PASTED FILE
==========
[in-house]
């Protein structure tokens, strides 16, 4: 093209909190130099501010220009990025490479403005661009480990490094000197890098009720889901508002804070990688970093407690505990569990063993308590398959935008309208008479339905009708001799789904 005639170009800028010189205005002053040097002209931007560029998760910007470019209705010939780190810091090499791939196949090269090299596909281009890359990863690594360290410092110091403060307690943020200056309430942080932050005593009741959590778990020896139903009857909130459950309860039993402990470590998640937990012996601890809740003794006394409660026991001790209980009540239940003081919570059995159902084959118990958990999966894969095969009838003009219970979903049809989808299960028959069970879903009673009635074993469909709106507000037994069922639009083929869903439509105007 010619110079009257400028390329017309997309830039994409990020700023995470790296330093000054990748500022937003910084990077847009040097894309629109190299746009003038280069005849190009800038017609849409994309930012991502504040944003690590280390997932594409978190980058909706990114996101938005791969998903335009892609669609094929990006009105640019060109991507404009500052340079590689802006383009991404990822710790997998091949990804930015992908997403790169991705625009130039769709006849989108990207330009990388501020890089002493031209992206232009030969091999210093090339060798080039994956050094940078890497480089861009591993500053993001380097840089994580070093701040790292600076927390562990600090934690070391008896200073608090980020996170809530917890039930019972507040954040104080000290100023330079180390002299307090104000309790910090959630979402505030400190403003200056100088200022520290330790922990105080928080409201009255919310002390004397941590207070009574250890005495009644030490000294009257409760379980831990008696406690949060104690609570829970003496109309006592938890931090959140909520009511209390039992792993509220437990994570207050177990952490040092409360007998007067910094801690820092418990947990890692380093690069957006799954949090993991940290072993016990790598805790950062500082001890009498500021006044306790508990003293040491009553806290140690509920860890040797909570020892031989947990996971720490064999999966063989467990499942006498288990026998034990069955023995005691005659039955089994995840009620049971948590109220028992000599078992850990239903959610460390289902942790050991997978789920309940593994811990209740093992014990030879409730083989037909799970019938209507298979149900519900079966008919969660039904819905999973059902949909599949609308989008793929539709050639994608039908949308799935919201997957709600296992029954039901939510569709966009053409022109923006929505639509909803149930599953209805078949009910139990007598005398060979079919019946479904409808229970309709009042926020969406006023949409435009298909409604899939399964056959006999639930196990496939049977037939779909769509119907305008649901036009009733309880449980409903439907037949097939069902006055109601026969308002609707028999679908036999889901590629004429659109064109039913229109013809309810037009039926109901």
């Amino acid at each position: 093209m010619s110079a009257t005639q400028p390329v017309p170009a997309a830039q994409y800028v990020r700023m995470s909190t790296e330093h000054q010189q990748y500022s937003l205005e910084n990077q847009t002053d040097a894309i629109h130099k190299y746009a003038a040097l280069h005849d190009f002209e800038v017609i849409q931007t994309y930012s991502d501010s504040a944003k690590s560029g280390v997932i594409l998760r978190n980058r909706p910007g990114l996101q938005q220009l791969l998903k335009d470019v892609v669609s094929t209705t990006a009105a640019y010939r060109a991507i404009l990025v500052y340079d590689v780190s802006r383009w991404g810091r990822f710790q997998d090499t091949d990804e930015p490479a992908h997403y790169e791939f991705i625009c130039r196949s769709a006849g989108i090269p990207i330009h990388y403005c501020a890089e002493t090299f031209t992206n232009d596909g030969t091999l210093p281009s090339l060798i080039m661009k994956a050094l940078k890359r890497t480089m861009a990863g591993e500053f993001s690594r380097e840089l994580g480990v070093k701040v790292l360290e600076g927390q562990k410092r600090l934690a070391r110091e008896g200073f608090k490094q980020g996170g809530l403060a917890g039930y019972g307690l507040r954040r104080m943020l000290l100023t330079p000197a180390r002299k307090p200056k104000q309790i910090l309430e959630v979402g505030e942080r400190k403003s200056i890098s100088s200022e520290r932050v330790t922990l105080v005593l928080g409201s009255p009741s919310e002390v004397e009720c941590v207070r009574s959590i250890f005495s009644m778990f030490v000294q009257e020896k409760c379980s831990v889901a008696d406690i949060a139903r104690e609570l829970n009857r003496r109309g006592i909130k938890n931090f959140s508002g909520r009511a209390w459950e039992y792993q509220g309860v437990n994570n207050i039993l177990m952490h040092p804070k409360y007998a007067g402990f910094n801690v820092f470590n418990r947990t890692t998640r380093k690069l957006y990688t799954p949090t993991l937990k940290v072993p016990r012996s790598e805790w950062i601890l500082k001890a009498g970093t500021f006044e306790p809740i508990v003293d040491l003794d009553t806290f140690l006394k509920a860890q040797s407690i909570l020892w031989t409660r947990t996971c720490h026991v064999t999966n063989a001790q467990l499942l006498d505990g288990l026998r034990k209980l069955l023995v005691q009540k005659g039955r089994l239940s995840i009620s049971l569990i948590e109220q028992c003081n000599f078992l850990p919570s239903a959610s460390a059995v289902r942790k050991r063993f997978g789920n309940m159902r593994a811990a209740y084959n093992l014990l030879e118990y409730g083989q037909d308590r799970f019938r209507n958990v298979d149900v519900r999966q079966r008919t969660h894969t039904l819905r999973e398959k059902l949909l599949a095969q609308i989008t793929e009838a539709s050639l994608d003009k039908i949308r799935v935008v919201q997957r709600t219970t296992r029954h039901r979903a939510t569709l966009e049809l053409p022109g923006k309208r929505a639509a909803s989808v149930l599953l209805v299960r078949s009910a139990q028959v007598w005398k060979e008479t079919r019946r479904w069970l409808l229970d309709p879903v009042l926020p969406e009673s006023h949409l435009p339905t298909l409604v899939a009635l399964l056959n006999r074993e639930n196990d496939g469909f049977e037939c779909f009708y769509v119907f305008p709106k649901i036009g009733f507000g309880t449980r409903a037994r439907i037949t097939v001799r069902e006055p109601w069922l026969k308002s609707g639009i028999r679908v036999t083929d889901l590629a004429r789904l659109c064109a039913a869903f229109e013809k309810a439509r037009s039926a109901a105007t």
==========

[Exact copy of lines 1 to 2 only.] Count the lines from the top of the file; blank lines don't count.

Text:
[in-house]
């Protein structure tokens, strides 16, 4: 093209909190130099501010220009990025490479403005661009480990490094000197890098009720889901508002804070990688970093407690505990569990063993308590398959935008309208008479339905009708001799789904 005639170009800028010189205005002053040097002209931007560029998760910007470019209705010939780190810091090499791939196949090269090299596909281009890359990863690594360290410092110091403060307690943020200056309430942080932050005593009741959590778990020896139903009857909130459950309860039993402990470590998640937990012996601890809740003794006394409660026991001790209980009540239940003081919570059995159902084959118990958990999966894969095969009838003009219970979903049809989808299960028959069970879903009673009635074993469909709106507000037994069922639009083929869903439509105007 010619110079009257400028390329017309997309830039994409990020700023995470790296330093000054990748500022937003910084990077847009040097894309629109190299746009003038280069005849190009800038017609849409994309930012991502504040944003690590280390997932594409978190980058909706990114996101938005791969998903335009892609669609094929990006009105640019060109991507404009500052340079590689802006383009991404990822710790997998091949990804930015992908997403790169991705625009130039769709006849989108990207330009990388501020890089002493031209992206232009030969091999210093090339060798080039994956050094940078890497480089861009591993500053993001380097840089994580070093701040790292600076927390562990600090934690070391008896200073608090980020996170809530917890039930019972507040954040104080000290100023330079180390002299307090104000309790910090959630979402505030400190403003200056100088200022520290330790922990105080928080409201009255919310002390004397941590207070009574250890005495009644030490000294009257409760379980831990008696406690949060104690609570829970003496109309006592938890931090959140909520009511209390039992792993509220437990994570207050177990952490040092409360007998007067910094801690820092418990947990890692380093690069957006799954949090993991940290072993016990790598805790950062500082001890009498500021006044306790508990003293040491009553806290140690509920860890040797909570020892031989947990996971720490064999999966063989467990499942006498288990026998034990069955023995005691005659039955089994995840009620049971948590109220028992000599078992850990239903959610460390289902942790050991997978789920309940593994811990209740093992014990030879409730083989037909799970019938209507298979149900519900079966008919969660039904819905999973059902949909599949609308989008793929539709050639994608039908949308799935919201997957709600296992029954039901939510569709966009053409022109923006929505639509909803149930599953209805078949009910139990007598005398060979079919019946479904409808229970309709009042926020969406006023949409435009298909409604899939399964056959006999639930196990496939049977037939779909769509119907305008649901036009009733309880449980409903439907037949097939069902006055109601026969308002609707028999679908036999889901590629004429659109064109039913229109013809309810037009039926109901």